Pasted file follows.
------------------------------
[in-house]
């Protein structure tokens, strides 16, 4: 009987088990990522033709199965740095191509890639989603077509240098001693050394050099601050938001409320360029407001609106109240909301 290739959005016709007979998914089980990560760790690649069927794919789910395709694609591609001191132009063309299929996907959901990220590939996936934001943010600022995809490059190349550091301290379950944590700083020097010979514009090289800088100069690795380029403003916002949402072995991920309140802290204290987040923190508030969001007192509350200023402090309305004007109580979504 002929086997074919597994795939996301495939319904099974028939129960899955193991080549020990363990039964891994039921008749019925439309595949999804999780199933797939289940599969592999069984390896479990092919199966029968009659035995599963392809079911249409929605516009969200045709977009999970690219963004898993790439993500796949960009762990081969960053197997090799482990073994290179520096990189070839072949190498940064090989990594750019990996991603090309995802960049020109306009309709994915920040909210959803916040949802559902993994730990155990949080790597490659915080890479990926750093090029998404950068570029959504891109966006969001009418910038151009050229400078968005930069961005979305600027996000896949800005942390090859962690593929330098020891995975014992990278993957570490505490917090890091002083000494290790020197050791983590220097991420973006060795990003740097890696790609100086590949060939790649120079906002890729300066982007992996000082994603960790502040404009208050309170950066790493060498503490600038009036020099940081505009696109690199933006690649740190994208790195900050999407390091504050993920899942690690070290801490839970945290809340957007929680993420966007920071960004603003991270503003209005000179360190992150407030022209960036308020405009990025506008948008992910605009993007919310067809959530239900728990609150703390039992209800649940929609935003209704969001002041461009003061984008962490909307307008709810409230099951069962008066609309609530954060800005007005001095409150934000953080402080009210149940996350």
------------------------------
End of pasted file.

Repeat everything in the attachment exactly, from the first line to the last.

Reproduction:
[in-house]
């Protein structure tokens, strides 16, 4: 009987088990990522033709199965740095191509890639989603077509240098001693050394050099601050938001409320360029407001609106109240909301 290739959005016709007979998914089980990560760790690649069927794919789910395709694609591609001191132009063309299929996907959901990220590939996936934001943010600022995809490059190349550091301290379950944590700083020097010979514009090289800088100069690795380029403003916002949402072995991920309140802290204290987040923190508030969001007192509350200023402090309305004007109580979504 002929086997074919597994795939996301495939319904099974028939129960899955193991080549020990363990039964891994039921008749019925439309595949999804999780199933797939289940599969592999069984390896479990092919199966029968009659035995599963392809079911249409929605516009969200045709977009999970690219963004898993790439993500796949960009762990081969960053197997090799482990073994290179520096990189070839072949190498940064090989990594750019990996991603090309995802960049020109306009309709994915920040909210959803916040949802559902993994730990155990949080790597490659915080890479990926750093090029998404950068570029959504891109966006969001009418910038151009050229400078968005930069961005979305600027996000896949800005942390090859962690593929330098020891995975014992990278993957570490505490917090890091002083000494290790020197050791983590220097991420973006060795990003740097890696790609100086590949060939790649120079906002890729300066982007992996000082994603960790502040404009208050309170950066790493060498503490600038009036020099940081505009696109690199933006690649740190994208790195900050999407390091504050993920899942690690070290801490839970945290809340957007929680993420966007920071960004603003991270503003209005000179360190992150407030022209960036308020405009990025506008948008992910605009993007919310067809959530239900728990609150703390039992209800649940929609935003209704969001002041461009003061984008962490909307307008709810409230099951069962008066609309609530954060800005007005001095409150934000953080402080009210149940996350």